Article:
The term “casualty” refers to an unexpected, unusual event. It is not a gradual or progressive loss. Examples of casualty events include a plane crash, hurricane, wildfire, hail, or ice storm. Casualty losses are not deductible for the natural mortality of living things, such as a tree’s death. Tree death does not happen because of routine disease, competition, or low rainfall.
Lessons to learn from wartime casualties
The centenary commemorations of World War I have been marked by questionable decisions that have obscured reflection on the war and its consequences. The news media lacks a degree of competency in historical examination and has failed to adequately highlight the significance of wartime casualties. Sober reflection should take the form of an examination of the past, its effects on the present and future, and the millions of lives that were lost.
Modern wars are becoming more violent than in the past, and many civilian deaths result from deliberate targeting by combatants. Between 1990 and 2000, more than 100 civil wars erupted worldwide, and more than half of the rebel groups and government forces deliberately targeted civilians, often for strategic reasons. In addition to committing attacks on civilians, these forces target their opponents’ own loyal populations, including civilians. Terrorists often conduct these attacks and are responsible for the most recognizable wartime casualties.
Sources of casualty data
For information about natural disasters and related statistics, there are several sources of casualty data. The EM-DAT database, available at Gapminder, contains comprehensive data on disaster casualty statistics. These tables include death tolls from earthquakes, weather disasters, and plane crashes. EM-DAT also has historical data for tsunami events around the world. These data can be downloaded as tab-delimited files.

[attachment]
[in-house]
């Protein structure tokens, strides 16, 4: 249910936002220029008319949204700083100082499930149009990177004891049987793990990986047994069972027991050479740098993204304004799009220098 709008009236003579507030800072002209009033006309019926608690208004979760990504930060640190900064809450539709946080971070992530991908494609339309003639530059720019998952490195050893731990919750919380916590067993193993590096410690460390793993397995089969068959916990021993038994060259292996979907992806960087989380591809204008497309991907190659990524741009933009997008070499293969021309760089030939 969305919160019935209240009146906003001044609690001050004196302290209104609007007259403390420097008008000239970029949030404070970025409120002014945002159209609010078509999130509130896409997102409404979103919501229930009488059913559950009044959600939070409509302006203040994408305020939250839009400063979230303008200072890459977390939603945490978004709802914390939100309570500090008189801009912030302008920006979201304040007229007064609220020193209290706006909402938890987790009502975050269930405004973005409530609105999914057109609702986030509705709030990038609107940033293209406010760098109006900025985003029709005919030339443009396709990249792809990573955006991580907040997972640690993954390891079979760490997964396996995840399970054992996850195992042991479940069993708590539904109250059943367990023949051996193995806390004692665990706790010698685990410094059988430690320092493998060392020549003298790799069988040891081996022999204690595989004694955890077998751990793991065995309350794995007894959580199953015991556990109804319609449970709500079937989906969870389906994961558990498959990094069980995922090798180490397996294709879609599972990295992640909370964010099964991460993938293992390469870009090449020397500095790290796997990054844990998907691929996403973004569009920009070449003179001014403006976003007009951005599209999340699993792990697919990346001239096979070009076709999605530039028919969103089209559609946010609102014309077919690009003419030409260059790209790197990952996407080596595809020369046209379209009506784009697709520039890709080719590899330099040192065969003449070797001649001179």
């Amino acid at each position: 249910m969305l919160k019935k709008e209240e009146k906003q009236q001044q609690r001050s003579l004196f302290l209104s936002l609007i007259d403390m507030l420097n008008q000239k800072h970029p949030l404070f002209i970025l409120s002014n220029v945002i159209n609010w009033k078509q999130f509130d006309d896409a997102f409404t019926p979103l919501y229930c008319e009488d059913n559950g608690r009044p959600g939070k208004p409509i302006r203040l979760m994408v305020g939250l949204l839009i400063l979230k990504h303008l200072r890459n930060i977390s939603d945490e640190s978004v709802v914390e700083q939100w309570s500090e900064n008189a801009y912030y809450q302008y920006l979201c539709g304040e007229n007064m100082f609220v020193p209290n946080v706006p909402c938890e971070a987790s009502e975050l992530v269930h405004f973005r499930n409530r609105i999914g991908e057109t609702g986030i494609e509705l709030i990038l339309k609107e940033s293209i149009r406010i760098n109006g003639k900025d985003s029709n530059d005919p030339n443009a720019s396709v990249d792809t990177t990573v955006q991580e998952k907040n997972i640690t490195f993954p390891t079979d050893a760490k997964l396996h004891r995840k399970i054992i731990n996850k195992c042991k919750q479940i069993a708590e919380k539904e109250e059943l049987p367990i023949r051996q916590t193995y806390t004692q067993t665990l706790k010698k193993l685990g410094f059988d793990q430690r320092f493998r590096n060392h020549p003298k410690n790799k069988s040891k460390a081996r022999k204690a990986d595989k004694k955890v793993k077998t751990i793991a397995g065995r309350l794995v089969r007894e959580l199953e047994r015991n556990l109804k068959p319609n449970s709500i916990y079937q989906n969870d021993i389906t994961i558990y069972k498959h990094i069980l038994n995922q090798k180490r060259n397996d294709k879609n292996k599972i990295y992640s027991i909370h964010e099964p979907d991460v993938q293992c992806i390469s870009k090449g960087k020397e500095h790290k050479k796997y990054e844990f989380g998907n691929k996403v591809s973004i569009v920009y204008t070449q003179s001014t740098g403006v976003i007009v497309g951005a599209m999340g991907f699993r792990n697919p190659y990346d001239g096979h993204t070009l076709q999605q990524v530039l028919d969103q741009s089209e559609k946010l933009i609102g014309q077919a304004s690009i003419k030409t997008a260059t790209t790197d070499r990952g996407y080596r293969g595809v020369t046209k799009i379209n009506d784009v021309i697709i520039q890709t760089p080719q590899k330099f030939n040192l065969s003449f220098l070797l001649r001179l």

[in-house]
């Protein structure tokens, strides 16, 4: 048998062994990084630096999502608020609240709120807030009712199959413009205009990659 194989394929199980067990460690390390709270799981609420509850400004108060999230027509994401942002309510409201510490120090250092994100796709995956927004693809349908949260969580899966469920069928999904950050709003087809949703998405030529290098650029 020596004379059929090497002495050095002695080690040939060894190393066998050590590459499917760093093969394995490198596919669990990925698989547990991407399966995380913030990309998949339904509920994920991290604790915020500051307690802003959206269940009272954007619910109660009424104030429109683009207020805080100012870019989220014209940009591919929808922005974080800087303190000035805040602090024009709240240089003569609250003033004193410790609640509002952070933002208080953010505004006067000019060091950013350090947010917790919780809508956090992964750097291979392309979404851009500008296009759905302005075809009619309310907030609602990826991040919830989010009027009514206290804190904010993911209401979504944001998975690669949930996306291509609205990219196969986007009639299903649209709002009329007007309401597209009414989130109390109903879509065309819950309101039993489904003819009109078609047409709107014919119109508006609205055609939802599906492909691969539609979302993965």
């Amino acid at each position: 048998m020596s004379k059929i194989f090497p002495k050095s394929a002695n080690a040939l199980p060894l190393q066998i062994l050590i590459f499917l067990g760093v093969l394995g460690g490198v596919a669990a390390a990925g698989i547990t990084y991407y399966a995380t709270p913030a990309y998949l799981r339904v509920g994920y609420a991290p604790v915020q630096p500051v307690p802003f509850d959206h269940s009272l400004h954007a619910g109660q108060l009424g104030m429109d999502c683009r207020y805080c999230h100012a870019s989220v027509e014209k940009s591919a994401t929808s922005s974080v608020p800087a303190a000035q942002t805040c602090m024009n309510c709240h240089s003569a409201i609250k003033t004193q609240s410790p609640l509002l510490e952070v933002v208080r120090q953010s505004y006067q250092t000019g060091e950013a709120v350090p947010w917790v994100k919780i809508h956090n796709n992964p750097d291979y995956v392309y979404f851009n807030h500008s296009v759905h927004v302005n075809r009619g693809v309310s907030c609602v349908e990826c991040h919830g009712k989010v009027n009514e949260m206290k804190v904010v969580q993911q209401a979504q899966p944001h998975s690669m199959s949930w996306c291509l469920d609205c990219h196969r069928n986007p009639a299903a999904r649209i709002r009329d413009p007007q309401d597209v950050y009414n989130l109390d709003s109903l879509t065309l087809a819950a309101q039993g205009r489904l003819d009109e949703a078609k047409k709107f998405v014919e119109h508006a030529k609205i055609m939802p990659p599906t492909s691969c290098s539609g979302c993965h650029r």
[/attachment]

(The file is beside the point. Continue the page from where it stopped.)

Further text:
Calculation of casualty loss
If you suffered a loss in a natural disaster, you can deduct the cost of the repairs or replacement of the property on your tax return. Business losses can also be deducted if they occurred in a federally declared disaster area. There are two methods to determine deductible casualty losses: the partial loss formula and the total loss formula. Both methods require a thorough knowledge of Adjusted Basis, which is the cost of the property and any improvements to it.
The safe harbor method is not applicable to aircraft, boats, and motor homes. It is not applicable to antiques or motor homes. It is also not applicable to automobiles, motorcycles, sport utility vehicles, and off-road vehicles. For these types of property, pre-disaster values are determined. However, in some instances, the safe harbor method is not applicable. To calculate a casualty loss based on repair costs, you must use established pricing sources.
When considering the deductibility of a casualty loss, the property value must be determined before determining the total deduction. The amount of the loss must be determined by determining the fair market value of the asset before the casualty. You must also consider the cost of the clean-up and repairs. The total deduction must be less than the value of the property after the casualty.